Tonight a parent of one of my 6th graders e-mailed me about his math homework. I love it when parents contact me to discuss their student’s progress. Parental involvement has such a powerful effect on student success. In the process of crafting a response, I was forced to really grapple with what the student’s misunderstanding was. I think the result is interesting:
Alex* did both worksheets today, however his sense on how you’ve taught him to convert whole numbers into fractions appears to be different than what I know (keeping whole number as numerator and making the denominator 1). I think he must have been confusing whole number conversions with something else you were teaching but he was obstinate. Thus I think he had trouble with the generic rectangle calculations and I could not help him and we lost patience with each other.
Perhaps you can revisit whole number conversions with him as he would not believe me. I’ll have him do the three problems once he gets the concept correctly — or that you confirm that in this case I am smarter than a 6th grader….and if I am not, I am so sorry. It is probably better I write for a living.
*Not his real name
And then here is my response:
Don’t worry, you’re certainly smarter than a 6th grader. Certainly more wise, too, because 6th graders have a problem not realizing what they don’t know.
I haven’t taught students that they can write any whole number as a fraction over 1 (e.g., 4 = 4/1). As you realized, they sometimes don’t “get” why it works and end up getting more confused. Currently we’ve just been reasoning through multiplicatively via repeated addition: for example, if you had 4 times 2/3, that just means 2/3 + 2/3 + 2/3 + 2/3. To go further, drawing a picture of 2/3 four times and then counting the pieces to recognize you’d have 8/3. A lot of students are still struggling with the idea, and want to say the answer is 8/12 (because they multiply top and bottom by 4). But then you can present them with the question: Aren’t 2/3 and 8/12 equivalent fractions? This creates the dissonance for them to see that the answer should be more than what they started with, not the same. Put another way, multiplying by 4 changes the number of pieces you have (the numerator), but not the size of the pieces (the denominator).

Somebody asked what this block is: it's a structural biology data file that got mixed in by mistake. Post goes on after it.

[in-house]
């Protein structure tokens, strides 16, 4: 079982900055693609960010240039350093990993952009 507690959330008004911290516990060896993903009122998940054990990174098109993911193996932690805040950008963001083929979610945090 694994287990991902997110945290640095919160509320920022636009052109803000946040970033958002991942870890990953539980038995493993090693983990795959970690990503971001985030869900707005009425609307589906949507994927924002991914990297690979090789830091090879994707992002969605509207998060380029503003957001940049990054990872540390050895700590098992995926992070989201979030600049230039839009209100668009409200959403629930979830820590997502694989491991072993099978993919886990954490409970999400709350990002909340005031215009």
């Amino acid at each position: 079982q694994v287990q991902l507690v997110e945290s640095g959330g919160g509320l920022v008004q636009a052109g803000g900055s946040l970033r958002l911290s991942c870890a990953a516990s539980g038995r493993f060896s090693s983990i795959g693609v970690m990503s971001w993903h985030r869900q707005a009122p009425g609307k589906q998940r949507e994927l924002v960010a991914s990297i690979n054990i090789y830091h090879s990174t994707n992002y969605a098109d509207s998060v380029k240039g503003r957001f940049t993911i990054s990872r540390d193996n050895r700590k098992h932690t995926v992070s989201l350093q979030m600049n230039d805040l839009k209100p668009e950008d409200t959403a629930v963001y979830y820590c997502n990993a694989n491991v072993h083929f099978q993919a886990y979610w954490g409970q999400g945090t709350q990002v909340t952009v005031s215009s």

He’s okay right where he is–a lot of students are still there, since we only just learned how to multiply fractions. We’ll be doing more work multiplying fractions by both fractions and whole numbers via the mixed number generic rectangle problems. I think with concepts like this, it’s important to foster both a continual emphasis on why the answer makes sense in addition to repeated drill, which gives students several times to make mistakes / correct them and notice the patterns themselves.
If he wants, we could do some problems together at lunch. I often have a few kids up for extra practice / more individual instruction.
What do you think the student’s struggle was with? What questions would you have asked him to help him resolve his misunderstanding?
My first year of teaching I was both blessed and cursed by a lack of curriculum. The previous 8th grade math teacher had left a collection of NY state test questions from the past several years. But even as an unsophisticated first year teacher, I realized this was a far cry from a well-planned curriculum. And so I spent about hours and hours every unit scouring the internet for different ways to teach a concept, interesting problems, and standards-driven activities. This constant quest for good resources has dramatically accelerated my growth as a teacher and is a continual supply of professional development.Now that I have surveyed the landscape, I feel ready to give back to the community. My initial contribution is a unit on percents
that I planned while student teaching in an 8th grade classroom. There are several features I’d like to highlight that I think were valuable. In this post I will discuss the use of a pre-assessment
This was the first time I gave a pre-assessment. In the past I didn’t gave much thought to prerequisite skills and understanding. By giving a pre-assessment, I forced myself to consider what students needed to know to learn the new material. I also sent students the message that I was serious about helping them be successful, and not just blindly following some curriculum.
Following the pre-assessment I collected student work and used the document camera at the front of the room to briefly flip through student responses. It’s important that this process is anonymous, as the point is to display the range of ideas and not single out students for their mistakes. The teacher may also want to slip in his or her own work to make a particular point (whether it’s a common misunderstanding, a correct solution, or a controversial answer). For example, this student’s solution prompted an interesting discussion.
After giving a pre-assessment it’s important to put the data to use. I found that students had a lot of trouble multiplying decimals and converting between fractions, decimals, and percents. So I planned a station activity the next day where students could practice two skills. Each station was led by a teacher or pair of students who had demonstrated mastery of that particular skill. In this particular instance I allowed students to decide which skill to practice, but you could also assign groups.